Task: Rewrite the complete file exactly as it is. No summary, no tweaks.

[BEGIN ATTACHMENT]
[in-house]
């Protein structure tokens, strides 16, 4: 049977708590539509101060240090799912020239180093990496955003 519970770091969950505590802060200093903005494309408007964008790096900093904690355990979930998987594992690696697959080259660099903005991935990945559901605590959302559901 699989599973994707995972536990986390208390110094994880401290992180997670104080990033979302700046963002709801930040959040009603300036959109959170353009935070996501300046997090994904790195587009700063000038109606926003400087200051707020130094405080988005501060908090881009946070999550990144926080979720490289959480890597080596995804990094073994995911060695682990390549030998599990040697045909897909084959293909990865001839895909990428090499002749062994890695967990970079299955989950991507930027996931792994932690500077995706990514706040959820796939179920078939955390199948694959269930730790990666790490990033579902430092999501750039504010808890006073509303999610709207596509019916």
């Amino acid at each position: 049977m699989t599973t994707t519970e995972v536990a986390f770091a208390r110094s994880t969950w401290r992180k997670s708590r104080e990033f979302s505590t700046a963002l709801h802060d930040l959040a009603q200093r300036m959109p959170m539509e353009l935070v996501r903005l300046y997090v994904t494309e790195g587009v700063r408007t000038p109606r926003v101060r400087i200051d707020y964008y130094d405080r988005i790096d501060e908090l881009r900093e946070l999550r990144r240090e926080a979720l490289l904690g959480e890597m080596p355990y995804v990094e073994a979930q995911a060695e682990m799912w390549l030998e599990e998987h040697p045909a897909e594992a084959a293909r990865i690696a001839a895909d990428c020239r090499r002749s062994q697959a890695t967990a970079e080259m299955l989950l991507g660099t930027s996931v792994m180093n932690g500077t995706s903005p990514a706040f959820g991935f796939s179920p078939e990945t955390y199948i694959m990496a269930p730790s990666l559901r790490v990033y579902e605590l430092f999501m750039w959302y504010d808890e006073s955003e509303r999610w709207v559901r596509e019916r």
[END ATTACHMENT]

[in-house]
């Protein structure tokens, strides 16, 4: 049977708590539509101060240090799912020239180093990496955003 519970770091969950505590802060200093903005494309408007964008790096900093904690355990979930998987594992690696697959080259660099903005991935990945559901605590959302559901 699989599973994707995972536990986390208390110094994880401290992180997670104080990033979302700046963002709801930040959040009603300036959109959170353009935070996501300046997090994904790195587009700063000038109606926003400087200051707020130094405080988005501060908090881009946070999550990144926080979720490289959480890597080596995804990094073994995911060695682990390549030998599990040697045909897909084959293909990865001839895909990428090499002749062994890695967990970079299955989950991507930027996931792994932690500077995706990514706040959820796939179920078939955390199948694959269930730790990666790490990033579902430092999501750039504010808890006073509303999610709207596509019916």
């Amino acid at each position: 049977m699989t599973t994707t519970e995972v536990a986390f770091a208390r110094s994880t969950w401290r992180k997670s708590r104080e990033f979302s505590t700046a963002l709801h802060d930040l959040a009603q200093r300036m959109p959170m539509e353009l935070v996501r903005l300046y997090v994904t494309e790195g587009v700063r408007t000038p109606r926003v101060r400087i200051d707020y964008y130094d405080r988005i790096d501060e908090l881009r900093e946070l999550r990144r240090e926080a979720l490289l904690g959480e890597m080596p355990y995804v990094e073994a979930q995911a060695e682990m799912w390549l030998e599990e998987h040697p045909a897909e594992a084959a293909r990865i690696a001839a895909d990428c020239r090499r002749s062994q697959a890695t967990a970079e080259m299955l989950l991507g660099t930027s996931v792994m180093n932690g500077t995706s903005p990514a706040f959820g991935f796939s179920p078939e990945t955390y199948i694959m990496a269930p730790s990666l559901r790490v990033y579902e605590l430092f999501m750039w959302y504010d808890e006073s955003e509303r999610w709207v559901r596509e019916r």